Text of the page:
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2020 Dodge Durango Review

When it comes to capability among three-row crossovers, particularly towing prowess, the 2020 Dodge Durango is a standout. In the Durango, Dodge has engineered a crossover that is both roomy and powerful. With its variety of engines and trims, it will fulfill most transportation needs and fit into a wide range of budgets. There is even a high-performance SRT version with a 475 horsepower HEMI V8 that can scamper from standstill to 60 miles per hour in less than five seconds.

In its soul, the Durango is a truck. That is the root of its towing capability, but it has some drawbacks as well. For instance, it isn’t as nimble and maneuverable as its more car-like competitors. Its cabin is a bit dated and lackluster.

There are more polished three-row crossovers out there, such as the Ford Explorer and Chevrolet Traverse, but for sheer performance and towing power, the Durango is tough to beat.

What’s New for 2020?

The Durango returns virtually unchanged for 2020. The few enhancements are new options. See the 2020 Dodge Durango models for sale near you

What We Like

  • More towing capability than most crossovers
  • Secure ride
  • Adult-friendly third row easily accessed by huge rear doors and a flip-folding second row
  • Unique SRT model

What We Don’t

  • Mediocre acceleration with the V6
  • Subpar fuel economy with the V8
  • Unremarkable interior design and quality
  • Most safety tech only available on top trims

How Much?


Fuel Economy

The Durango’s standard engine is a 3.6-liter V6 that produces 290 hp and 260 lb-ft of torque. The Citadel trim has 295 hp. An 8-speed automatic transmission, automatic stop/start and rear-wheel drive are standard, while all-wheel drive is optional. Its towing capacity of 6,200 lb bests most rivals, which typically max out at 5,000 pounds. Fuel economy with RWD is 19 miles per gallon in the city, 26 mpg on the highway and 21 mpg in combined driving — a few mpg worse than the class-best. It’s basically the same with AWD.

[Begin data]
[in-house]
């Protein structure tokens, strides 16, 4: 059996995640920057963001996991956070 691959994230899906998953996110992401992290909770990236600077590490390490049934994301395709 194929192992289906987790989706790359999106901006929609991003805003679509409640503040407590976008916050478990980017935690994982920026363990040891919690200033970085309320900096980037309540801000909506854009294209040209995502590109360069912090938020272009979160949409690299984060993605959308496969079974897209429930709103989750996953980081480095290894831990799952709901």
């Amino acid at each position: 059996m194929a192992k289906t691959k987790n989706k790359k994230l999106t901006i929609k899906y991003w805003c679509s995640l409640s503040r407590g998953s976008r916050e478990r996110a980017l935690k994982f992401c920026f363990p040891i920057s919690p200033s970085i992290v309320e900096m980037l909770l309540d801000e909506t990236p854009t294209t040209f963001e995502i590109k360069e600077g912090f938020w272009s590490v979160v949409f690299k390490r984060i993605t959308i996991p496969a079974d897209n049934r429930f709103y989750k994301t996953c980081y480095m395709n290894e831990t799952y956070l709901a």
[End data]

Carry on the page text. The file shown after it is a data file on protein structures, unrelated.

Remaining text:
Standard on the Durango R/T and optional on the Citadel trim is a 5.7-liter V8 that churns out a more satisfying 360 hp and 390 lb-ft of torque. The V8’s larger size and extra torque bump towing up to 7,400 pounds, but fuel economy drops considerably to 14 mpg city/22 mpg hwy/17 mpg combined with RWD or AWD. On average, that equates to spending $700 more per year on gas compared with the V6.

If you want to spend even more, consider the new Durango SRT. Sure, it sucks down fuel to the tune of 13 mpg city/19 mpg hwy/15 mpg combined, but it also has a 6.4-liter V8 good for 475 hp and 470 lb-ft of torque. AWD is standard. Dodge says the Durango SRT will go from 0 to 60 mph in 4.4 seconds, which is pretty much insane for a 3-row family crossover.

Standard Features & Options

The 2020 Dodge Durango comes in five trim levels: SXT, GT, Citadel, R/T and SRT. It’s easy to be confused by the available trims because the marketing folks have thrown together an SXT Plus and GT Plus with a few extra features, as well as a Citadel Anodized Platinum version, but these aren’t really separate trims. AWD is standard on the SRT and for a $2,600 upgrade on all other trims. All prices reflect the $1,495 factory destination charge.

The SXT ($31,990) gets things rolling with 18-in alloy wheels, automatic headlights, a backup camera, tri-zone automatic climate control, a height-adjustable driver seat, a leather-wrapped steering wheel, a 7-in touchscreen, a USB port, Apple CarPlay, Android Audio and a 6-speaker audio system. Three rows of seats are standard, but two can be specified as an option on the SXT only.

The GT ($36,140) adds special exterior styling elements, 20-in wheels, LED running lights, rear parking sensors, an auto-dimming driver mirror, power-adjustable front seats, driver memory settings, heated front and second-row seats, leather upholstery, a heated steering wheel, two USB ports and an 8.4-in touchscreen.

The Citadel ($44,490) has a power lift gate, a sunroof, xenon headlights, automatic wipers, upgraded brakes, chrome-clad exterior trim, upgraded leather seating and extended interior leather trim, a power-adjustable steering wheel, ventilated front seats, an integrated navigation system and a 9-speaker sound system.

The R/T ($45,490) comes standard with the V8, adding a sport-tuned suspension and steering, special styling elements and a Beats audio system.

The SRT ($64,490) adds further upgraded brakes and steering, a sport-tuned adaptive suspension, special styling, Nappa leather and simulated suede upholstery and second-row captain’s chairs. Full leather seats and a second-row bench are optional. You can also opt for no third row.